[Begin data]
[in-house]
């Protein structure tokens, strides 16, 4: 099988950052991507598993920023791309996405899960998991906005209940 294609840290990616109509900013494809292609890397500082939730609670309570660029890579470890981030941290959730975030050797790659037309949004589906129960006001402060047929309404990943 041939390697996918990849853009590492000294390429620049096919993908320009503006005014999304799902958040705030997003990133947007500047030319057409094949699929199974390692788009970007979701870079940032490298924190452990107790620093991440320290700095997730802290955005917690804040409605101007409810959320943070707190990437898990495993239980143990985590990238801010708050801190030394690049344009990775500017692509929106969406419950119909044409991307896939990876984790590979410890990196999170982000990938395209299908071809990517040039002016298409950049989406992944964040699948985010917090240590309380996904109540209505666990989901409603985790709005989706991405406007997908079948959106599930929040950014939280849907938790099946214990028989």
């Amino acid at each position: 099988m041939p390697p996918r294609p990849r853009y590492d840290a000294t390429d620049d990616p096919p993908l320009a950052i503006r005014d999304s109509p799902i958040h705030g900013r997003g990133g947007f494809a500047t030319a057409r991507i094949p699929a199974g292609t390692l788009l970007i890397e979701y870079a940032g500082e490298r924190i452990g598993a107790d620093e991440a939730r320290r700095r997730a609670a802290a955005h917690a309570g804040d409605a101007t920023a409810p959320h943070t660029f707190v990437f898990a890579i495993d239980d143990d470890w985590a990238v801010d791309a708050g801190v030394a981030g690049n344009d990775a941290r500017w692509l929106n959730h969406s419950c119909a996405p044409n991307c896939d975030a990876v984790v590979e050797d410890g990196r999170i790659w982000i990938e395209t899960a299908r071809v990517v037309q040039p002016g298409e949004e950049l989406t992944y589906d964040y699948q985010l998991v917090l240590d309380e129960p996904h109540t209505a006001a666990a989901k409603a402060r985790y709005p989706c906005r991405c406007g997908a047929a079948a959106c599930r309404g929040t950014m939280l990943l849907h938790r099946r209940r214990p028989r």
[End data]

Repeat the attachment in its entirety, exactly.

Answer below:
[in-house]
């Protein structure tokens, strides 16, 4: 099988950052991507598993920023791309996405899960998991906005209940 294609840290990616109509900013494809292609890397500082939730609670309570660029890579470890981030941290959730975030050797790659037309949004589906129960006001402060047929309404990943 041939390697996918990849853009590492000294390429620049096919993908320009503006005014999304799902958040705030997003990133947007500047030319057409094949699929199974390692788009970007979701870079940032490298924190452990107790620093991440320290700095997730802290955005917690804040409605101007409810959320943070707190990437898990495993239980143990985590990238801010708050801190030394690049344009990775500017692509929106969406419950119909044409991307896939990876984790590979410890990196999170982000990938395209299908071809990517040039002016298409950049989406992944964040699948985010917090240590309380996904109540209505666990989901409603985790709005989706991405406007997908079948959106599930929040950014939280849907938790099946214990028989």
């Amino acid at each position: 099988m041939p390697p996918r294609p990849r853009y590492d840290a000294t390429d620049d990616p096919p993908l320009a950052i503006r005014d999304s109509p799902i958040h705030g900013r997003g990133g947007f494809a500047t030319a057409r991507i094949p699929a199974g292609t390692l788009l970007i890397e979701y870079a940032g500082e490298r924190i452990g598993a107790d620093e991440a939730r320290r700095r997730a609670a802290a955005h917690a309570g804040d409605a101007t920023a409810p959320h943070t660029f707190v990437f898990a890579i495993d239980d143990d470890w985590a990238v801010d791309a708050g801190v030394a981030g690049n344009d990775a941290r500017w692509l929106n959730h969406s419950c119909a996405p044409n991307c896939d975030a990876v984790v590979e050797d410890g990196r999170i790659w982000i990938e395209t899960a299908r071809v990517v037309q040039p002016g298409e949004e950049l989406t992944y589906d964040y699948q985010l998991v917090l240590d309380e129960p996904h109540t209505a006001a666990a989901k409603a402060r985790y709005p989706c906005r991405c406007g997908a047929a079948a959106c599930r309404g929040t950014m939280l990943l849907h938790r099946r209940r214990p028989r």